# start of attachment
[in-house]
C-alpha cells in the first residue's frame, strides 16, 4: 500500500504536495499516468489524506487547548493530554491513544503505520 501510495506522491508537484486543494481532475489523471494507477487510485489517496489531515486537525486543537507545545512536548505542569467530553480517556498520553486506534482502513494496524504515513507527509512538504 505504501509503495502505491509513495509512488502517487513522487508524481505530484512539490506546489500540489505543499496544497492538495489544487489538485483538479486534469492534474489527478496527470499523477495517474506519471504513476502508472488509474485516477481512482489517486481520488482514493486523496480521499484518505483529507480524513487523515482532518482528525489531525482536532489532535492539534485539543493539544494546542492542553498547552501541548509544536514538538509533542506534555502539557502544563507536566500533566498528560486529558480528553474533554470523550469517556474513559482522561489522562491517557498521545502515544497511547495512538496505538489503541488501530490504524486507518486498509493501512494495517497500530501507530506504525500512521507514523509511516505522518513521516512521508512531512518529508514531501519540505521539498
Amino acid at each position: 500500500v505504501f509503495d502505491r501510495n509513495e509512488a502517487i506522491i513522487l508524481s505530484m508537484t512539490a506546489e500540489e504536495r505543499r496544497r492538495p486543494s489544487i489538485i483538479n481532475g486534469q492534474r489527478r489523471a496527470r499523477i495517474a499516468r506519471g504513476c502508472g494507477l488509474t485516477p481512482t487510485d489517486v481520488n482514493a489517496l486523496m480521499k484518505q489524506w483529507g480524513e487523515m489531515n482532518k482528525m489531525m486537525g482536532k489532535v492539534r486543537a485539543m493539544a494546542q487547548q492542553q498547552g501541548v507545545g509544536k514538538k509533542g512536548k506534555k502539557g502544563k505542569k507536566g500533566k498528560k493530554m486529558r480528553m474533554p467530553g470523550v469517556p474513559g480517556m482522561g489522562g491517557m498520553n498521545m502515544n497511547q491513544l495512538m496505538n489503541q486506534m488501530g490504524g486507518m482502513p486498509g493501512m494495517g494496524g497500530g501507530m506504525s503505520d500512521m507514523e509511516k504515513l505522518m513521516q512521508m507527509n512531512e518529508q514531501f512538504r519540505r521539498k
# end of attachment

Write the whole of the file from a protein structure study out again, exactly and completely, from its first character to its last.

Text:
[in-house]
C-alpha cells in the first residue's frame, strides 16, 4: 500500500504536495499516468489524506487547548493530554491513544503505520 501510495506522491508537484486543494481532475489523471494507477487510485489517496489531515486537525486543537507545545512536548505542569467530553480517556498520553486506534482502513494496524504515513507527509512538504 505504501509503495502505491509513495509512488502517487513522487508524481505530484512539490506546489500540489505543499496544497492538495489544487489538485483538479486534469492534474489527478496527470499523477495517474506519471504513476502508472488509474485516477481512482489517486481520488482514493486523496480521499484518505483529507480524513487523515482532518482528525489531525482536532489532535492539534485539543493539544494546542492542553498547552501541548509544536514538538509533542506534555502539557502544563507536566500533566498528560486529558480528553474533554470523550469517556474513559482522561489522562491517557498521545502515544497511547495512538496505538489503541488501530490504524486507518486498509493501512494495517497500530501507530506504525500512521507514523509511516505522518513521516512521508512531512518529508514531501519540505521539498
Amino acid at each position: 500500500v505504501f509503495d502505491r501510495n509513495e509512488a502517487i506522491i513522487l508524481s505530484m508537484t512539490a506546489e500540489e504536495r505543499r496544497r492538495p486543494s489544487i489538485i483538479n481532475g486534469q492534474r489527478r489523471a496527470r499523477i495517474a499516468r506519471g504513476c502508472g494507477l488509474t485516477p481512482t487510485d489517486v481520488n482514493a489517496l486523496m480521499k484518505q489524506w483529507g480524513e487523515m489531515n482532518k482528525m489531525m486537525g482536532k489532535v492539534r486543537a485539543m493539544a494546542q487547548q492542553q498547552g501541548v507545545g509544536k514538538k509533542g512536548k506534555k502539557g502544563k505542569k507536566g500533566k498528560k493530554m486529558r480528553m474533554p467530553g470523550v469517556p474513559g480517556m482522561g489522562g491517557m498520553n498521545m502515544n497511547q491513544l495512538m496505538n489503541q486506534m488501530g490504524g486507518m482502513p486498509g493501512m494495517g494496524g497500530g501507530m506504525s503505520d500512521m507514523e509511516k504515513l505522518m513521516q512521508m507527509n512531512e518529508q514531501f512538504r519540505r521539498k